AWARENESS: NFL executive encourages men to join in efforts to confront domestic violence.


LOCKPORT — Troy Vincent surveyed his audience at the YWCA of Niagara’s Domestic Violence Awareness Luncheon and made a request.

“I want all the men who are here to stand up,” the former NFL Pro Bowl and All-Pro defensive back said. “Stand up, stand up. Now look to the women to the left and the right of you. Men, they need you. They need us.”

Then staring directly at a table of male high school student athletes standing in front of him, the National Football League’s executive vice president of football operations spoke bluntly.stand up against domestic violence

“Student athletes,” he said, “don’t laugh at those jokes that support violence against women and girls. Don’t support it. When you see it, confront it. Call it out. Have the courage to confront other men. Silence is consent.”

A table of female high school student athletes, sitting nearby, said that was a message their classmates needed to hear.

“I hear them talking (disrespectfully about women and young girls,” said Jaelyn Bull, a Lockport High School soccer player. “Now maybe they’ll understand how we feel.”

Malik Brooks, a senior wide receiver on the Lockport High football team, said he caught Vincent’s message.

“It was strong,” Brooks said “He was right about us men. We gotta do better. As young kids, we got to set an example.”

The Y had promised that Vincent would bring a “different, non-traditional message” to those attending its signature event during Domestic Violence Awareness Month. Living in the shadow of domestic violence against his mother, from her boyfriend, from the age of 7 to 17, Vincent said he was “unpacking” his life story so that others could learn from his experience.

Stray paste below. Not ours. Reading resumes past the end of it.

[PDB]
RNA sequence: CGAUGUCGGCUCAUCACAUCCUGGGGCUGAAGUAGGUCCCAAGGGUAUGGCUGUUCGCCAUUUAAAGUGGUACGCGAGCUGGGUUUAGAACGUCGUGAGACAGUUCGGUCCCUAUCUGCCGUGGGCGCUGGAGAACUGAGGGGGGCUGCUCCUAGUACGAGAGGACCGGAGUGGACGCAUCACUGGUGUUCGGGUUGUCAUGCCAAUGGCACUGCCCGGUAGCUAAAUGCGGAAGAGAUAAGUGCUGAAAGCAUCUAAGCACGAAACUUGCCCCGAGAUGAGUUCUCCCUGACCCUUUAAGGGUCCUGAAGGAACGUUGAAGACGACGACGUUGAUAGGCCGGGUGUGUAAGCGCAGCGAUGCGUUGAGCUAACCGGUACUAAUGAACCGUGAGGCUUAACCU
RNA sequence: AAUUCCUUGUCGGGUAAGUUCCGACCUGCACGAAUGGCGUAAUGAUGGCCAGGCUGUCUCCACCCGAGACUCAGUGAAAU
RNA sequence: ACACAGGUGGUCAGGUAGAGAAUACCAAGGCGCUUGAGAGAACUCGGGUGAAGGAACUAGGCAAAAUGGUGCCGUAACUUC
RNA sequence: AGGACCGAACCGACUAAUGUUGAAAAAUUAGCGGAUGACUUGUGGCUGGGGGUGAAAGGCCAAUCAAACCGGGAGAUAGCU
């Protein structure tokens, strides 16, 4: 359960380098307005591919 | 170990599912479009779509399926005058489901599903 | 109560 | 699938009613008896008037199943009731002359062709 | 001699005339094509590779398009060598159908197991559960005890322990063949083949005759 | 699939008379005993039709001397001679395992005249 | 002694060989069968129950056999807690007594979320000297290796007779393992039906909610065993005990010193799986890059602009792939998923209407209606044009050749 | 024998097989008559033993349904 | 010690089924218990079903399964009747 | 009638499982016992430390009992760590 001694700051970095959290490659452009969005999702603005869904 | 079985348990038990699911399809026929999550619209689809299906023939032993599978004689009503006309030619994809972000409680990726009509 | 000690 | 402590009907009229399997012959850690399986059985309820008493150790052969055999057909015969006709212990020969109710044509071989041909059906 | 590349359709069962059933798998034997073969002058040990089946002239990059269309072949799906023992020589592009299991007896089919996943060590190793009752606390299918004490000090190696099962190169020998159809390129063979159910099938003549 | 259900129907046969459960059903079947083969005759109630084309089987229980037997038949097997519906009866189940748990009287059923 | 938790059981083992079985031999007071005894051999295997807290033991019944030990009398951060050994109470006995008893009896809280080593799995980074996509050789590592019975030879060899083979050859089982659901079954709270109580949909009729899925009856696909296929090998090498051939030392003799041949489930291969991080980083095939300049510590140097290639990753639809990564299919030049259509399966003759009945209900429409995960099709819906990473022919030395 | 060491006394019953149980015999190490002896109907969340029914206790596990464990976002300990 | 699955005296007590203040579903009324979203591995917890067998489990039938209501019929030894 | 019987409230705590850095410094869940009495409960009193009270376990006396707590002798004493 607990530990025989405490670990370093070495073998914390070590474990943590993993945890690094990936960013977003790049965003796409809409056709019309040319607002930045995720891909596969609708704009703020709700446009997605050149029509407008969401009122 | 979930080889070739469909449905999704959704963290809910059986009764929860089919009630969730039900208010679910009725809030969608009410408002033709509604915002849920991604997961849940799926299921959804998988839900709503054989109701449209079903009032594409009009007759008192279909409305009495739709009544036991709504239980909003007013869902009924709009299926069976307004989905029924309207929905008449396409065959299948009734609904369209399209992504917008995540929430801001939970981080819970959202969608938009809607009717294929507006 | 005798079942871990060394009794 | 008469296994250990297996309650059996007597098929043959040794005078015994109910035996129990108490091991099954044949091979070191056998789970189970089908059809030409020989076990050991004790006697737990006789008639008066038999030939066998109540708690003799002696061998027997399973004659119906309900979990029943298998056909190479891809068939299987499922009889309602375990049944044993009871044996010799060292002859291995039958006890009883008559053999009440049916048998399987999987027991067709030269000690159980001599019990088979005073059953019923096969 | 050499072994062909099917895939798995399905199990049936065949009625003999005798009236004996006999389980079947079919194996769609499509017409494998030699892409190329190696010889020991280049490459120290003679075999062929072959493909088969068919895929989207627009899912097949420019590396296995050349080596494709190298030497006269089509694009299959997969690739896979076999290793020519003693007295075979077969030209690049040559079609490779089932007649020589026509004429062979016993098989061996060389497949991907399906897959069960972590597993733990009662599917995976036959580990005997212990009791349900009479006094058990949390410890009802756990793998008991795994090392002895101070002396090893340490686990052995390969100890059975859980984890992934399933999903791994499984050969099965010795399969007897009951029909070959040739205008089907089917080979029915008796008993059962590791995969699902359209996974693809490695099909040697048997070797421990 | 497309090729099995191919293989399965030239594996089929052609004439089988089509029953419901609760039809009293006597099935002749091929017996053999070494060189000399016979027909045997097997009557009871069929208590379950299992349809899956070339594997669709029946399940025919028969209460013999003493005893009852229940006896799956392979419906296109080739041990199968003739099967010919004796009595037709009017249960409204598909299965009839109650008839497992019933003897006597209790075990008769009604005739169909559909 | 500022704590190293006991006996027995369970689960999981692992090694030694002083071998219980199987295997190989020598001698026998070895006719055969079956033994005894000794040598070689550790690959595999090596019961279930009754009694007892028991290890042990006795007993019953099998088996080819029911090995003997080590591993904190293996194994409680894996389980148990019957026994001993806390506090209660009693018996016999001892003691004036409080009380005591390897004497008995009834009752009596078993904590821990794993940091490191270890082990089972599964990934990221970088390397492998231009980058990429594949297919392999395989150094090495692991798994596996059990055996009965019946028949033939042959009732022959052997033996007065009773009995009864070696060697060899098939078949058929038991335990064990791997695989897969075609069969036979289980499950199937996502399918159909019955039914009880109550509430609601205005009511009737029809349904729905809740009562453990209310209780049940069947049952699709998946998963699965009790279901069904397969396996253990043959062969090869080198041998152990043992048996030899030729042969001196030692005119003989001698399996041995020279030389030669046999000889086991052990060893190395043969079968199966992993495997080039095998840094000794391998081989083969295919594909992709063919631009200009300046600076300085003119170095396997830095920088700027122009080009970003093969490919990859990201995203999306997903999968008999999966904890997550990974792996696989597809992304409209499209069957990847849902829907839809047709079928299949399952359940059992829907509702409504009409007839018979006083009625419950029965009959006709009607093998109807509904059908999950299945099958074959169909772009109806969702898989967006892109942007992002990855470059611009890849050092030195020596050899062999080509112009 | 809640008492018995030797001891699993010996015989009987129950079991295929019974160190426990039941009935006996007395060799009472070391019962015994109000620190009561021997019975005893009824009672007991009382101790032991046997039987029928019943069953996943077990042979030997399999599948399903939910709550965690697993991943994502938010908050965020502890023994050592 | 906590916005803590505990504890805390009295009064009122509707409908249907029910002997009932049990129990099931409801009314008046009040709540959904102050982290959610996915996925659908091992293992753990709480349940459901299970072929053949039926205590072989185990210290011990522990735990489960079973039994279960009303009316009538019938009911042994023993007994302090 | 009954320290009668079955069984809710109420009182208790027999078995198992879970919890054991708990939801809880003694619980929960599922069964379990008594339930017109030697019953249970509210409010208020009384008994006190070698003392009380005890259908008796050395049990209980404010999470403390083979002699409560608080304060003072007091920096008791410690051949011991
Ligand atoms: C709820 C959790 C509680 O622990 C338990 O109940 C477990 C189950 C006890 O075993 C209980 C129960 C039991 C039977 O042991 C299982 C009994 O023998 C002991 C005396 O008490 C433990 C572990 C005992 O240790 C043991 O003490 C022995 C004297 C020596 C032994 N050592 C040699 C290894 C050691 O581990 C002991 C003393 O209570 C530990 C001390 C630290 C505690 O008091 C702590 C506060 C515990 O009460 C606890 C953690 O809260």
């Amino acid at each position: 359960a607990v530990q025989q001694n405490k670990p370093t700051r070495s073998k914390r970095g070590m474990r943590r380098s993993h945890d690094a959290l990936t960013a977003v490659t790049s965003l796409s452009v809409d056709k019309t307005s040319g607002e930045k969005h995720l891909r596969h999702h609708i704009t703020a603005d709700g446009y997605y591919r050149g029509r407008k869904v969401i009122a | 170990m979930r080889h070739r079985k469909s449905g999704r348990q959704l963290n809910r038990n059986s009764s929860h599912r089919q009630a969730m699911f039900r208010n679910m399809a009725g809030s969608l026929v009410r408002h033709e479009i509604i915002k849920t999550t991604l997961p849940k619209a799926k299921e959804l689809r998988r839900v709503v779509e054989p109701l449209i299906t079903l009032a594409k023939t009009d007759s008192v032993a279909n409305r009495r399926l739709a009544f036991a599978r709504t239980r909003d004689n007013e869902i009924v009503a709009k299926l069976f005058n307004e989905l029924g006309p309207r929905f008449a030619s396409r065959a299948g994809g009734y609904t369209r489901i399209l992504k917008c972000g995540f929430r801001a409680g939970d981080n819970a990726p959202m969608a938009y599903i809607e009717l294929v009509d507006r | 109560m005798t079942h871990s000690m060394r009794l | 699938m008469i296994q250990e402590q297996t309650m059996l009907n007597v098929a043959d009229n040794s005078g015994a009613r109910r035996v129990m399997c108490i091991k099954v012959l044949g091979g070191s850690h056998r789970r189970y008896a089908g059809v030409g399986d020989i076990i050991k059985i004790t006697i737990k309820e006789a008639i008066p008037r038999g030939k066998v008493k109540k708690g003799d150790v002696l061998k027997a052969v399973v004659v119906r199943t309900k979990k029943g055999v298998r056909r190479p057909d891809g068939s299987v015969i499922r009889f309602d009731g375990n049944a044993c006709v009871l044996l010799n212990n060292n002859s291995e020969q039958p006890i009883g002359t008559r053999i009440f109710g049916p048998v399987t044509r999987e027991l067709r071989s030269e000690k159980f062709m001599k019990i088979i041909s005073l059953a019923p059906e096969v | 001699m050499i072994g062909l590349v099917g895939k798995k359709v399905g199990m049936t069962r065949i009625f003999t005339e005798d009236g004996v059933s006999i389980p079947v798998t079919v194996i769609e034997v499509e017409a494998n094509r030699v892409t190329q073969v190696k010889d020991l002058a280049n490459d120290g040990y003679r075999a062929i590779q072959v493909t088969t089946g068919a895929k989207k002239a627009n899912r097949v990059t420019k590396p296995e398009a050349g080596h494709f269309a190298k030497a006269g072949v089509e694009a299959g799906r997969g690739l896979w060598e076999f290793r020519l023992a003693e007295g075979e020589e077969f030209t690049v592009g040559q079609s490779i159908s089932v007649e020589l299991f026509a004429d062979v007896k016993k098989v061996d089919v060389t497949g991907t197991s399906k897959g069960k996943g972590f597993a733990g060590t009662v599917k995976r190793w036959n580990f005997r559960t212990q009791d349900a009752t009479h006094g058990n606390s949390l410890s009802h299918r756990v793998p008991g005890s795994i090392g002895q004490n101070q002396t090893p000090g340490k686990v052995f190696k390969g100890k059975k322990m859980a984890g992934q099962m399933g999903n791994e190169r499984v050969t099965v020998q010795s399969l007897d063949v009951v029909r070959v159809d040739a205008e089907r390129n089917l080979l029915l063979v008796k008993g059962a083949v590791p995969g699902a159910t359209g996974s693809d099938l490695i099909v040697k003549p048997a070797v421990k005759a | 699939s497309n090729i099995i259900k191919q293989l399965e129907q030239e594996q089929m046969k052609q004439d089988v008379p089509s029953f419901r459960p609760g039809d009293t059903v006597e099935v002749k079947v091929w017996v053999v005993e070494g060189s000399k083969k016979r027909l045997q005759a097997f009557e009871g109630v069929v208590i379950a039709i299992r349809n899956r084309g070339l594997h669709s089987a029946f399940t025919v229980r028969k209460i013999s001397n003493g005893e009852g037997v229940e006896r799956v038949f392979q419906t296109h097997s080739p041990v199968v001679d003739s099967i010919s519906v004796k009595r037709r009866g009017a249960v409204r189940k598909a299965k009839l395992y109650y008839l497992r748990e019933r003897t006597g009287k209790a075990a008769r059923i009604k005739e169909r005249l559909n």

“I thought it was really good,” said Logan Wendt, a freshman football player at Lockport High. “The stuff he said about (growing up with domestic violence) and coming out about it, most people don’t do that.”

But there’s nothing shy or hidden in Vincent’s game when he talks to people about the effects of domestic violence. After his address, he said several people in the audience approached him and spoke about their situations.

“I’m concerned that when I talk there are triggers that are going to occur,” Vincent said. “There were several people that came up and they were emotional and they said, ‘You helped me.’ I’m just thankful to God that I’m able to do this.”

Vincent drew loud applause when he told his audience, in a nod to the #MeToo movement that “Today, I believe her. Due process will take care of itself, but today, I believe her.”

And as he rattled off the statistics that frame domestic violence – every nine seconds a woman in the United States is beaten, one out of every three women will be beaten in her life and 10 million children witness domestic violence every year – Vincent challenged the men in the audience.

“These facts are not changing. You have the opportunity to shape how we view this. You have the opportunity to make a difference,” Vincent said. “This is a man’s issue. The woman are getting it done. Men, we gotta step it up. Men, (women) need you. They need us.”

Source: Niagara Gazette